The personal learning network for educators
So, today I begin my blogging life. To be clear, I'm not new to blogging. I've been reading blogs for years, searching them for answers or info- Even, assigning them to students about literature. I have loved, laughed and learned from all of these over the years but I continued to resist creating my very own blog about my experiences and reflections as a middle school language arts teacher.
I've resisted for so many years for a few reasons. First- I told myself I wasn't cool enough for anyone to read. Well, I'm still not cool enough :) but my understanding of the purpose of a blog has evolved. It isn't necessarily about being "cool enough" to read but about reflecting and sharing my thoughts about issues that continue to force me to grow as an educator. Second- I didn't have anything "worthwhile" to blog about. This reason still worries me a bit. But, I believe that just blogging about my experiences will continue to help me reflect and refine what I do in my classroom. I'm also hoping that by blogging I will be completely honest with myself about the positives and negatives in my daily classroom practice. I want this activity to challenge me to not stop growing. Finally- I didn't think I had enough time. But really, who has enough time? Even my semi-retired parents complain that the day goes too quick. I also know that we make time for that which we feel is important. I'm hoping that this self-reflection will become important even integral to my ability to do my job.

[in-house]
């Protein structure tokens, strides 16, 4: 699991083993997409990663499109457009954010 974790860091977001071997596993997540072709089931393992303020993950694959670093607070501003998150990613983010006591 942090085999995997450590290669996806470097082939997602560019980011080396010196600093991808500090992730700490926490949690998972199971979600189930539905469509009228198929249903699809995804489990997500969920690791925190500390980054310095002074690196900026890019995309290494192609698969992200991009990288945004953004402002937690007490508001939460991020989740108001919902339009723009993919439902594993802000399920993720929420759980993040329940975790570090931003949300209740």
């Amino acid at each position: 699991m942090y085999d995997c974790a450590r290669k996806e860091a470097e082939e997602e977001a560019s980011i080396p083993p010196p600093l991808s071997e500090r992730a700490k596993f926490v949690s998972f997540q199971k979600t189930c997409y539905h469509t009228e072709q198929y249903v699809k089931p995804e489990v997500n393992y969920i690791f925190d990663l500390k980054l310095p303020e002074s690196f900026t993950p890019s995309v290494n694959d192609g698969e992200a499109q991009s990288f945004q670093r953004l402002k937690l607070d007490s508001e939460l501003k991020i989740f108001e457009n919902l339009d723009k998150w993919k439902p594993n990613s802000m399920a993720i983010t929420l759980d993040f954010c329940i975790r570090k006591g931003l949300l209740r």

On a funny note, I had a class blog about two years ago and it was hugely successful. I used to do a class study of Great Expectations by Charles Dickens. This may come as a bit of a shocker to some but 14 year old adolescents don't seem to love Dickens. I know- shocking! However, it was an expectation that kids would read the book and I actually love the book so I work very hard to get kids into the story. It is a timeless story of a boy challenging his social status and falling in love with the wrong girl. I always stress to the kids that I consider this book an important read because it shows how "control" can affect so many aspects of life. We also try to make the book applicable to the current time by talking about what controls people today. Anyway, since I had two classes reading the book I created a class blog which I began and then required kids to post to at least 5 times during the course of the book. At first, it was a struggle. I was always hounding kids, reminding, prodding, etc... Then, we had a few days off for snow. (Yeah, snow days!) All of a sudden, the blog became a hit. Kids were posting. Talking to each other, arguing, explaining each others misconceptions- It was amazing. That summer (3 months later) kids were still blogging to me and each other. I knew that I had something there but I ignored it. I even -gasp- dismissed that maybe it was just a fluke. Just this year some of the students, who are now high school sophomores, came to visit me. Each one of them mentioned the blog and how it was so much fun. At the time I had also been struggling with some pedagogical issues about my gifted students not growing according to my state tests. I also desperately missed my weekly time to meet with my literacy coach and my gifted and talented intervention specialist to reflect and debrief. Call it coincidence or divine intervention but I read a tweet about the power of blogging that same day. It was then that I had my teachable moment. It was my turn to bring back the blog both for my student and for me.
So, wish me luck. I begin with this first post as my "coming out" to the blogging world. My students will start blogging soon for class after I create a class blog. I also hope to blog at least 1x a week to work on reflecting and tackling some of the issues that I struggle with in my room. So, thanks for reading and wish me luck.